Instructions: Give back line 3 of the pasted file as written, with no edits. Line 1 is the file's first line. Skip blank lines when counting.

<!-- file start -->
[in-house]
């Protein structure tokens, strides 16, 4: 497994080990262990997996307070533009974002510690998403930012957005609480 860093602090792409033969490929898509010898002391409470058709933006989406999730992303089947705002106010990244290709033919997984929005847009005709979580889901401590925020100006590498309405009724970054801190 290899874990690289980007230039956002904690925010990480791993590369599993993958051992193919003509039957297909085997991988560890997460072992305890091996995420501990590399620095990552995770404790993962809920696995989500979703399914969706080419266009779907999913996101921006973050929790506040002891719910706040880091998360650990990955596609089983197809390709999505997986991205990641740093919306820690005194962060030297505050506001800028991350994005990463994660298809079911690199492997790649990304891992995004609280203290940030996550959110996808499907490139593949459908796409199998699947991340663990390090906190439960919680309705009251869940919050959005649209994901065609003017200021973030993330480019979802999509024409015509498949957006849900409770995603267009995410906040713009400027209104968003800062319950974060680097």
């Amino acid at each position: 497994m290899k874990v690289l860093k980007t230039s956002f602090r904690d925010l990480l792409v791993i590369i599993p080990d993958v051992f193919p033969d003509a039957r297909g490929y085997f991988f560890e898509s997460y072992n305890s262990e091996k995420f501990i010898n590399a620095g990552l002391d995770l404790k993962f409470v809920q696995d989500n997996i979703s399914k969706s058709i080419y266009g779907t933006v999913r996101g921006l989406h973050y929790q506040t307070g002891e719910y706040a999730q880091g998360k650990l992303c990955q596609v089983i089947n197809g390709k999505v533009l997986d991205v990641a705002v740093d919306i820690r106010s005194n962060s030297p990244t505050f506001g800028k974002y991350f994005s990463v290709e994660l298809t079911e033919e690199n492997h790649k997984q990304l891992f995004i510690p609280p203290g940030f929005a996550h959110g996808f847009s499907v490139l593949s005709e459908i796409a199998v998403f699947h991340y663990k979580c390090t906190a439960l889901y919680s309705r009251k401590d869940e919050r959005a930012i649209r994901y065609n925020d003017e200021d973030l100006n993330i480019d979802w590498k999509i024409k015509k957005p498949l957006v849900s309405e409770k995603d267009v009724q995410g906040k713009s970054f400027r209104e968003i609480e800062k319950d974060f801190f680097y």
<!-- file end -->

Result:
């Amino acid at each position: 497994m290899k874990v690289l860093k980007t230039s956002f602090r904690d925010l990480l792409v791993i590369i599993p080990d993958v051992f193919p033969d003509a039957r297909g490929y085997f991988f560890e898509s997460y072992n305890s262990e091996k995420f501990i010898n590399a620095g990552l002391d995770l404790k993962f409470v809920q696995d989500n997996i979703s399914k969706s058709i080419y266009g779907t933006v999913r996101g921006l989406h973050y929790q506040t307070g002891e719910y706040a999730q880091g998360k650990l992303c990955q596609v089983i089947n197809g390709k999505v533009l997986d991205v990641a705002v740093d919306i820690r106010s005194n962060s030297p990244t505050f506001g800028k974002y991350f994005s990463v290709e994660l298809t079911e033919e690199n492997h790649k997984q990304l891992f995004i510690p609280p203290g940030f929005a996550h959110g996808f847009s499907v490139l593949s005709e459908i796409a199998v998403f699947h991340y663990k979580c390090t906190a439960l889901y919680s309705r009251k401590d869940e919050r959005a930012i649209r994901y065609n925020d003017e200021d973030l100006n993330i480019d979802w590498k999509i024409k015509k957005p498949l957006v849900s309405e409770k995603d267009v009724q995410g906040k713009s970054f400027r209104e968003i609480e800062k319950d974060f801190f680097y």